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Mamata may not hike rail fare despite fund crunch

Last updated on: February 10, 2011 10:45 IST

Mamata may not hike rail fare despite fund crunch

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Sudheer Pal Singh in New Delhi


Despite a severe funding problem due to slowing of freight traffic revenue and  heavy outgo on account of sixth pay commission recommendations, Mamata Banerjee is not likely to announce any across the board increase in freight and fare rates on February 25, when she presents the Railway Budget as minister in the UPA government.

Political repercussions are not the only reason why the Trinamool Congress chief would leave the sensitive issue of fares untouched before the West Bengal assembly elections in April.

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Photographs: Reuters
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The move, which would help the rail minister give the budget a populist flare, would be dictated equally by economic considerations.

"Even if we increase the fares across the board by 10 per cent, we will get only around Rs 2,300 crore (Rs 23 billion). This is not sufficient to build a single line," said a senior official from the rail ministry.

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Image: Railway Minister Mamata Banerjee.
Photographs: Reuters
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Mamata may not hike rail fare despite fund crunch

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He, however, emphasized the serious necessity for more money.

"We have told the Planning Commission and the ministry of finance that we can take care of our working expenses but the government will have to help us in a big way for expanding infrastructure. We cannot generate the kind of money it requires."

The Planning Commission has already said passenger fares, unchanged for a decade, need review to improve the railways' financial health.

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Photographs: Reuters
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In a recent letter to the finance ministry, it had said the railways must do more to restore financial viability by "reforming the passenger tariff structure".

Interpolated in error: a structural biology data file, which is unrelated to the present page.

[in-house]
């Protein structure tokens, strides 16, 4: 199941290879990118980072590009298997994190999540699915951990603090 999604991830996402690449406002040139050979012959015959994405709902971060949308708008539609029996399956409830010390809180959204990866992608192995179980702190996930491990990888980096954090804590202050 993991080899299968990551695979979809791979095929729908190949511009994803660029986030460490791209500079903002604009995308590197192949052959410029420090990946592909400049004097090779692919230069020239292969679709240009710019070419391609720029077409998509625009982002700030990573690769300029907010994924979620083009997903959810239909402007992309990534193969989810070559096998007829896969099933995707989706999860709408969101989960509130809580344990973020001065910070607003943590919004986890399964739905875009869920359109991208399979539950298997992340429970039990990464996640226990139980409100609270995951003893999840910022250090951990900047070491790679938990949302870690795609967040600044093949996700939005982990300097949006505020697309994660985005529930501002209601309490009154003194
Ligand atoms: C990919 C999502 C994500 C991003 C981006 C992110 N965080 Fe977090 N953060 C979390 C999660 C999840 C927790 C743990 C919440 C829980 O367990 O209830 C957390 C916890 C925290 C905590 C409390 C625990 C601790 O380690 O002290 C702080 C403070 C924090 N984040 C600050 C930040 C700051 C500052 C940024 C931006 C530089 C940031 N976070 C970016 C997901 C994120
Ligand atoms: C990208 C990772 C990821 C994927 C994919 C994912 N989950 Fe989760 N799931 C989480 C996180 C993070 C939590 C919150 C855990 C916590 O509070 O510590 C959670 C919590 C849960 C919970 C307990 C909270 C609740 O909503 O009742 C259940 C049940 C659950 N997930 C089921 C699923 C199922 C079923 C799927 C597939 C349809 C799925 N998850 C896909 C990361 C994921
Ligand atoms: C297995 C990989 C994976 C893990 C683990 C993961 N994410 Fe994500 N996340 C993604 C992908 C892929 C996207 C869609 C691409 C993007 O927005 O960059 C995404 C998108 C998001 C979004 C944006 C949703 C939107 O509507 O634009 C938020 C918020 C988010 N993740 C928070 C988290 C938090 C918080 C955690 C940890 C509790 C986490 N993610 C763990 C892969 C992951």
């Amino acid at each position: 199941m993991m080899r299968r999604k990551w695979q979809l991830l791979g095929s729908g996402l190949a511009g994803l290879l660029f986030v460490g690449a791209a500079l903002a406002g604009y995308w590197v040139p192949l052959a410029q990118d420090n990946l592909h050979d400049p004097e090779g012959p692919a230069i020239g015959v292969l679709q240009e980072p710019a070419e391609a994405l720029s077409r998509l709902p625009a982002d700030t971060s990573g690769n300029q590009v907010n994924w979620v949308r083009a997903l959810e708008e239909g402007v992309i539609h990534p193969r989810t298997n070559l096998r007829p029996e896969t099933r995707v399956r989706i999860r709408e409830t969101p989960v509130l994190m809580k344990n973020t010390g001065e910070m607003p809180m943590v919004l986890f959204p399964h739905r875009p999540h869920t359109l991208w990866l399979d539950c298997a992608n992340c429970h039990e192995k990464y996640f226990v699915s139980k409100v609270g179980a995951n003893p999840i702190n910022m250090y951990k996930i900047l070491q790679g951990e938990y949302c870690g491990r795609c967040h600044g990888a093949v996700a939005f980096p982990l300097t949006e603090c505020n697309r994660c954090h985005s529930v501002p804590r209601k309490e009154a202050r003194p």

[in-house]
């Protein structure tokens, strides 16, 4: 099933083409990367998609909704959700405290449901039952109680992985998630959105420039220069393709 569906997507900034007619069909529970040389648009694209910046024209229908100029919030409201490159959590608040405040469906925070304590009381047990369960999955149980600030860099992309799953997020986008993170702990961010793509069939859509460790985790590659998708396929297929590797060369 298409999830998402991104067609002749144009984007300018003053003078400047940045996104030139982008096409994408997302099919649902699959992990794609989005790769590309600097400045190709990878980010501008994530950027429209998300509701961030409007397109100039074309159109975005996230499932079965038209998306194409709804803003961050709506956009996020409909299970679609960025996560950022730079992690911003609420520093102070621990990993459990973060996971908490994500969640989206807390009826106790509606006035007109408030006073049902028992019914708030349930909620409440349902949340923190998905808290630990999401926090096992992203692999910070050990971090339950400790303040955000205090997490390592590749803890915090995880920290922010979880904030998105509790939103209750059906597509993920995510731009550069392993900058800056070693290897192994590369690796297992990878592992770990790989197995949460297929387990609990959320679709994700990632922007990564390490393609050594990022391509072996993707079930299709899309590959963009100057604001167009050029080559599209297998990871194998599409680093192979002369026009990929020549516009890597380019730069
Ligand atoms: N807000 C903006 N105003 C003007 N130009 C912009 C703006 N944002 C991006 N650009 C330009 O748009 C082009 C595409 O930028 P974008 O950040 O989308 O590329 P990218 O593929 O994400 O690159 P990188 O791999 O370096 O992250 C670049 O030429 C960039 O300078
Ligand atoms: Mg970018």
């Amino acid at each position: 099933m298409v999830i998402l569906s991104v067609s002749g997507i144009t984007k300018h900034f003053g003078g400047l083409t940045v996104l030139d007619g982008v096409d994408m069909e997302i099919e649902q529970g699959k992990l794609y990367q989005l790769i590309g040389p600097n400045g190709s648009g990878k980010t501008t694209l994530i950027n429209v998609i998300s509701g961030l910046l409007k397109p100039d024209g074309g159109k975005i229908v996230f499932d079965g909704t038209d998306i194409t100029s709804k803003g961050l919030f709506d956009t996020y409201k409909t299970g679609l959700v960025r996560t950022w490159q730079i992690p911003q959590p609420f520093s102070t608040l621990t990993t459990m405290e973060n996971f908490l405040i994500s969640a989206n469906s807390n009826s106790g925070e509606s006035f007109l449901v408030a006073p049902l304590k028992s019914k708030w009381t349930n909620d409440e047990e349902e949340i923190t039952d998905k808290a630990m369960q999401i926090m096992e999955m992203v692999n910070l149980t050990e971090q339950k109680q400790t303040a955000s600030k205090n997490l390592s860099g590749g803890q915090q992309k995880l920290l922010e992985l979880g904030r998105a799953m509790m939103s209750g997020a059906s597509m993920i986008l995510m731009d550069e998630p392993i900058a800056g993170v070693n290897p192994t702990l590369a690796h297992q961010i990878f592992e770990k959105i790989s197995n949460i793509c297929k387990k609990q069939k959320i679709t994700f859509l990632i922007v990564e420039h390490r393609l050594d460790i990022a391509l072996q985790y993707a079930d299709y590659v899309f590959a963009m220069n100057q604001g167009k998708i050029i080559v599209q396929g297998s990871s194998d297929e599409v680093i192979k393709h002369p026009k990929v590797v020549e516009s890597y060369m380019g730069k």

The railways currently subsidise passenger operations through freight earnings.

"Though we are cheaper than road in many sectors, our freight rates are too high. This year, we are falling short of our internal generation target," the rail ministry official said.

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Photographs: Reuters
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With freight rises already being done outside the budget and inflationary pressure building in the economy, the minister might not announce any increase in freight rates.

The ministry's attempt to bring in private sector investment, such as the wagon investment scheme, have also not done well.

The ministry's overall budget for the current Plan period ending March 2012 is around Rs 233,000 crore (Rs 2,330 billion), of which over Rs 90,000 crore (Rs 900 billion) was to be internally generated. This, however, is likely to be missed by at least a third -- around Rs 30,000 crore (Rs 300 billion) -- according to sources.

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Photographs: Reuters
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Indian Railways currently suffers an annual loss of Rs 14,000 crore (Rs 140 billion) on account of passenger operations.

Its cash reserves in the Capital Fund and the Development Fund, which were Rs 18,000 crore (Rs 180 billion) in the financial year 2007-08, have fallen to Rs 5,000 crore (Rs 50 billion).

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The poor financial health is reflected in a worsening Operating Ratio -- the amount of money spent to earn a sum of Rs 100.

The ratio has increased from 75.9 in 2007-08 to over 95 per cent, owing primarily to the pay commission impact, according to the ministry.


Photographs: Reuters
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